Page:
In contrast to this, the goal when professional traders use moving averages is not to try and predict the next price move as to where it will go next. Rather, the purpose is to simply gauge where the current price is in relation to its moving average. They then use this information in combination with fundamental and Sentiment Analysis to try and determine the nature of the recent price moves.

Let’s look at an example of the USDCHF pair to explain this.


An image of a daily chart of USDCHF with a moving average plotted.

We can see that the USDCHF is in a long term fundamental downtrend and has been heading significantly lower for several months. We don’t know the exact reason the price was headed down so strongly at this point but what we can say for sure is that there was a very good fundamental reason for this trend to happen in the first place.

Let us assume that all the Fundamental Analysis supports this trend to continue and any rallies should be considered good opportunities to sell into that trend at a much better price. You can see on this chart where price came back up towards its moving average and every time it did three was a significant resumption of the trend lower. These points are represented by the circles on the chart.


An image of USDCHF daily chart with the price respecting a moving average.

One thing to point out here is that moving averages, or any other tool that we go through in this Wiki, are never to be considered an exact number to trade from. Very often price will almost get to a certain level but not quite hit it before resuming the trend. Other times price will break the level before continuing the trend. All these tools are simply meant to help us understand what price is doing in relation to past prices. We should consider areas of price rather than specific numbers because it’s never wise to try and force the market to be exact. The market will never behave in an exact manner. Our job is to determine what are the best areas to trade from, not exact prices.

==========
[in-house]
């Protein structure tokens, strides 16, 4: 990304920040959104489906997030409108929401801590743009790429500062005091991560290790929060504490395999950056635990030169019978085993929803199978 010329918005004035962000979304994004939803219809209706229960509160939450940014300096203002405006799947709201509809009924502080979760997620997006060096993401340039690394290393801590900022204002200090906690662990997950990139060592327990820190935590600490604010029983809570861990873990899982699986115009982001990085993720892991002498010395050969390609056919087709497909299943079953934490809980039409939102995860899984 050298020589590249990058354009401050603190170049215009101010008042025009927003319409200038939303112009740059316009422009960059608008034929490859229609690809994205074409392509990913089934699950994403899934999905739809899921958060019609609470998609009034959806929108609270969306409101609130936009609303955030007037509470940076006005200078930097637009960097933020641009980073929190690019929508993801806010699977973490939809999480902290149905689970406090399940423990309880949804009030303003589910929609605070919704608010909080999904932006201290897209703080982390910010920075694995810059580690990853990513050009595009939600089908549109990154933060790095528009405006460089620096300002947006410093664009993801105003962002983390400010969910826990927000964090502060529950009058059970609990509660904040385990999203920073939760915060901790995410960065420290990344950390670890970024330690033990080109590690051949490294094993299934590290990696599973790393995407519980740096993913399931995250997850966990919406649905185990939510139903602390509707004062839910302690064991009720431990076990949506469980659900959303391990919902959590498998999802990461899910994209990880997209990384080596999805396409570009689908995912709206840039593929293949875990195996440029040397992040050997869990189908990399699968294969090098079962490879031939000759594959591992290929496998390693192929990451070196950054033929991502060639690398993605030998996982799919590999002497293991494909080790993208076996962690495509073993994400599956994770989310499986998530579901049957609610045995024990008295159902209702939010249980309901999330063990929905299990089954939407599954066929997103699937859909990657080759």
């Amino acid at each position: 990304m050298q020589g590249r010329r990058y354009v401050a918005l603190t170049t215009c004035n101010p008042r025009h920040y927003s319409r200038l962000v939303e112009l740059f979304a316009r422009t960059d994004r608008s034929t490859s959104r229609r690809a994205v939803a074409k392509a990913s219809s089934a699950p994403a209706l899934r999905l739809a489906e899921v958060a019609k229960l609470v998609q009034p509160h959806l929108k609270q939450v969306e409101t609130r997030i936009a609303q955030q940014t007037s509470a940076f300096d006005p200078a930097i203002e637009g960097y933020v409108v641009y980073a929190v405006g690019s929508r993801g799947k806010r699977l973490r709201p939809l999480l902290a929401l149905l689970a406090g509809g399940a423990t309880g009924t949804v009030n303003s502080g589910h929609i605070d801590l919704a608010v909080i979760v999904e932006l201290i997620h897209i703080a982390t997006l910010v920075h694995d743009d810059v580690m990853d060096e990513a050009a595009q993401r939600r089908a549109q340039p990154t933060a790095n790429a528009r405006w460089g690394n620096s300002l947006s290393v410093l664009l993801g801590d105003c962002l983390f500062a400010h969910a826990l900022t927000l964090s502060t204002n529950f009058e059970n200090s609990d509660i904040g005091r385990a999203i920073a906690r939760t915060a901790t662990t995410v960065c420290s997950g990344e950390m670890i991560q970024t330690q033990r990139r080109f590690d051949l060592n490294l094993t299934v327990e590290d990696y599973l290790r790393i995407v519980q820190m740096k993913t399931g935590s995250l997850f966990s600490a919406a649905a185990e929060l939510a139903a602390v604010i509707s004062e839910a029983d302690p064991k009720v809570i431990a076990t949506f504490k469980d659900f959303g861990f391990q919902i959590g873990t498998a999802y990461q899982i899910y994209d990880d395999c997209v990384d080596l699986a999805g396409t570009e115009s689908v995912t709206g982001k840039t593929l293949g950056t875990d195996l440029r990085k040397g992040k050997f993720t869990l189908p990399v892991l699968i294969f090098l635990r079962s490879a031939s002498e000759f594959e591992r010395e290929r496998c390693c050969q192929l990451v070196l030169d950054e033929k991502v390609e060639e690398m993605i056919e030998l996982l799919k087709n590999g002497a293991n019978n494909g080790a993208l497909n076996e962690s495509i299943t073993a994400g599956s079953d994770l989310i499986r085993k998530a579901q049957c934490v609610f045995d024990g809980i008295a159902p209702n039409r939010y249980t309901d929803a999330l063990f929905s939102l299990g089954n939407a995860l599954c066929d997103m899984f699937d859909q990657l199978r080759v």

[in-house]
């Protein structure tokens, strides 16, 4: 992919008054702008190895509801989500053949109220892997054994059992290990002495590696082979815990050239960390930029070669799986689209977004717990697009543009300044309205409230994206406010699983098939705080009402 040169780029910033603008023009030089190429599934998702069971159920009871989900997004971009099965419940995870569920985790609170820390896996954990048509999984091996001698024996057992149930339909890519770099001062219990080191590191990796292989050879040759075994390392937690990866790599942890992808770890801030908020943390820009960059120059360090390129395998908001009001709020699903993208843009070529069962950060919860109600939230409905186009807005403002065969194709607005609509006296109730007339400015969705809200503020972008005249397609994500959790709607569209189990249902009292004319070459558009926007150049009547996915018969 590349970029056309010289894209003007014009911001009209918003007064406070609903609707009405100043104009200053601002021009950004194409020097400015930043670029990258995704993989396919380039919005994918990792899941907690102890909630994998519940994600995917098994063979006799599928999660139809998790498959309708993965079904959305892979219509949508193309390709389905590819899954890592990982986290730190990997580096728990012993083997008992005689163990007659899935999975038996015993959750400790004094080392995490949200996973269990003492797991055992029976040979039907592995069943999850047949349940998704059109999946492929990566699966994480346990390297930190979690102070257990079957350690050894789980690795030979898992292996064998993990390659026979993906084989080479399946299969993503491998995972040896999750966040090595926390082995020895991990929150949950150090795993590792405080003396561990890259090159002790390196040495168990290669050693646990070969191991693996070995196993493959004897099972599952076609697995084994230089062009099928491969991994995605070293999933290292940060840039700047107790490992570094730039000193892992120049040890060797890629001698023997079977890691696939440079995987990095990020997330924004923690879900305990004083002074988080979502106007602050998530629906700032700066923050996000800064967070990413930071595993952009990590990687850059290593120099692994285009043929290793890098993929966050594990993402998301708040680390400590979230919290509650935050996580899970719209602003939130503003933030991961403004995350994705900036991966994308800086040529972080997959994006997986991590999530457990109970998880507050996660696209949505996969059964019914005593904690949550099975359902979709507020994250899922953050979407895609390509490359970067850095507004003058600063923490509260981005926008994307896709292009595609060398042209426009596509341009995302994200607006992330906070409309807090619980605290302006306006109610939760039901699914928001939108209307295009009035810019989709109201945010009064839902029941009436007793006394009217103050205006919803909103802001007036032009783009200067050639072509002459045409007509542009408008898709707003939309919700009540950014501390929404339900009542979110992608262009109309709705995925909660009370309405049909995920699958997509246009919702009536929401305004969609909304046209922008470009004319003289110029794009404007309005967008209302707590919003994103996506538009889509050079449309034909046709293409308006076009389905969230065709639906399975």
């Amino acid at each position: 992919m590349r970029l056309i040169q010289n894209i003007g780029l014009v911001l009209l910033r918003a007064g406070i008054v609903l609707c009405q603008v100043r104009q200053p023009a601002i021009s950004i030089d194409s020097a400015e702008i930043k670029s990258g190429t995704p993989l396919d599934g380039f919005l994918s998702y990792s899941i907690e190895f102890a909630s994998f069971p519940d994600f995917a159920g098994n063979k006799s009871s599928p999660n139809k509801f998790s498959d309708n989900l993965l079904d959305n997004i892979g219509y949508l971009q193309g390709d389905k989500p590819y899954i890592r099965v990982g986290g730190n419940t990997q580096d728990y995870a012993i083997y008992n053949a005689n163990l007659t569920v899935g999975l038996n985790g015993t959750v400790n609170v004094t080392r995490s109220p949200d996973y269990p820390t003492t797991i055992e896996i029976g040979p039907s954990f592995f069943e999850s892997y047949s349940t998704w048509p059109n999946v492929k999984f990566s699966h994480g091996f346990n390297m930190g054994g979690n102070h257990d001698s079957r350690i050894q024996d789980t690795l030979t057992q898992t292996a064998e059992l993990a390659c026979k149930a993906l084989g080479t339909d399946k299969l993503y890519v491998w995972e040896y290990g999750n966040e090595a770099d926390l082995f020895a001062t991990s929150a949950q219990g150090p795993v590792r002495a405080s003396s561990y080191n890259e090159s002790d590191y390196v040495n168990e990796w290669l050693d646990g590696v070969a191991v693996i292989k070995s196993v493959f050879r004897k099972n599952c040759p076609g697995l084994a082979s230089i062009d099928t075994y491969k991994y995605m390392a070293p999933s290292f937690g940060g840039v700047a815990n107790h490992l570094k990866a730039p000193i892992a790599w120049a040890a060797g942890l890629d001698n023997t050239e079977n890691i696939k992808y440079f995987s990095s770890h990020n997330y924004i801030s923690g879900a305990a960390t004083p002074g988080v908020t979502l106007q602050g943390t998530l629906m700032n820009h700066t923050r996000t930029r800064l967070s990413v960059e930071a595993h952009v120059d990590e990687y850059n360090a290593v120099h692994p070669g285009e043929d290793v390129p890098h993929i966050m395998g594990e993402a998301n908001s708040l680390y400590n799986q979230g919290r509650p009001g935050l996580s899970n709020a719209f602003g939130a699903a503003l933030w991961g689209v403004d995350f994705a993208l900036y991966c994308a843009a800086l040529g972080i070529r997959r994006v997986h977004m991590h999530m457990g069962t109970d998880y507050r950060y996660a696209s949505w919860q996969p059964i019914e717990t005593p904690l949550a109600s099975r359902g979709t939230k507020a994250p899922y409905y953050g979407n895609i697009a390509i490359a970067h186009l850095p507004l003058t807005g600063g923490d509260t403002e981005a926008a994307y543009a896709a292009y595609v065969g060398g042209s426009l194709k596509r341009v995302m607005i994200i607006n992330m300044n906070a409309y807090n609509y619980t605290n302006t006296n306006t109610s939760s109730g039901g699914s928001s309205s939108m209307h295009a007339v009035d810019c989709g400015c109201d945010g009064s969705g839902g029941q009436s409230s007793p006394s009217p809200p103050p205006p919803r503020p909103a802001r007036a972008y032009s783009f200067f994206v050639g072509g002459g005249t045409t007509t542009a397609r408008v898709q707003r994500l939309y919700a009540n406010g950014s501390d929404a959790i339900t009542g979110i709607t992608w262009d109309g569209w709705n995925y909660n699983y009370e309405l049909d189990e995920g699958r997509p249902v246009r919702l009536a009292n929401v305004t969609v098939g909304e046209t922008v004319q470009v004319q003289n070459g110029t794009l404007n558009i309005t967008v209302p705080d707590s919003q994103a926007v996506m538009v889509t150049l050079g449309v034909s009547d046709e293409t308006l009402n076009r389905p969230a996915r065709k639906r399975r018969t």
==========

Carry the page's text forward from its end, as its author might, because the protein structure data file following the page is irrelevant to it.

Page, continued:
As we look for an opportunity to enter the market we will be keeping an eye on the moving average price because if the current price is much lower than the moving average we know that this represents an unattractive buying opportunity. You can see from the arrows on the chart below that the price had declined significantly away from its moving average. This is the time that we want to sit on the sidelines and wait for a better price to trade. If you think about it, as a currency pair pushes further and further in one direction it is very natural for the market to start thinking about taking profits which will cause the price to move in the opposite direction for a period of time.


An image of the USDCHF daily chart showing price far away from its moving average.

Over time, entering trades after extended moves away from the moving average will increase our risk of drawdowns and losses. In this example, if the price was above the average the opposite becomes true because we have excellent reasons to be looking to sell and now the price is actually expensive in relation to its moving average. This can be considered a nice signal to start looking for a place to enter the market in line with that fundamental trend. Day traders will often look at how far the market is extended from the moving average to determine if it is worth looking for an intraday trade.

One thing that you will notice as we go through this Wiki is that it is never the indicator or chart that tells us what to trade, which direction to trade, or even when to trade. These things are always the secondary analysis that is used to help perfect the entry, exit, and ultimately reduce our risk. We must always have a fundamental or sentiment reason to trade above all else.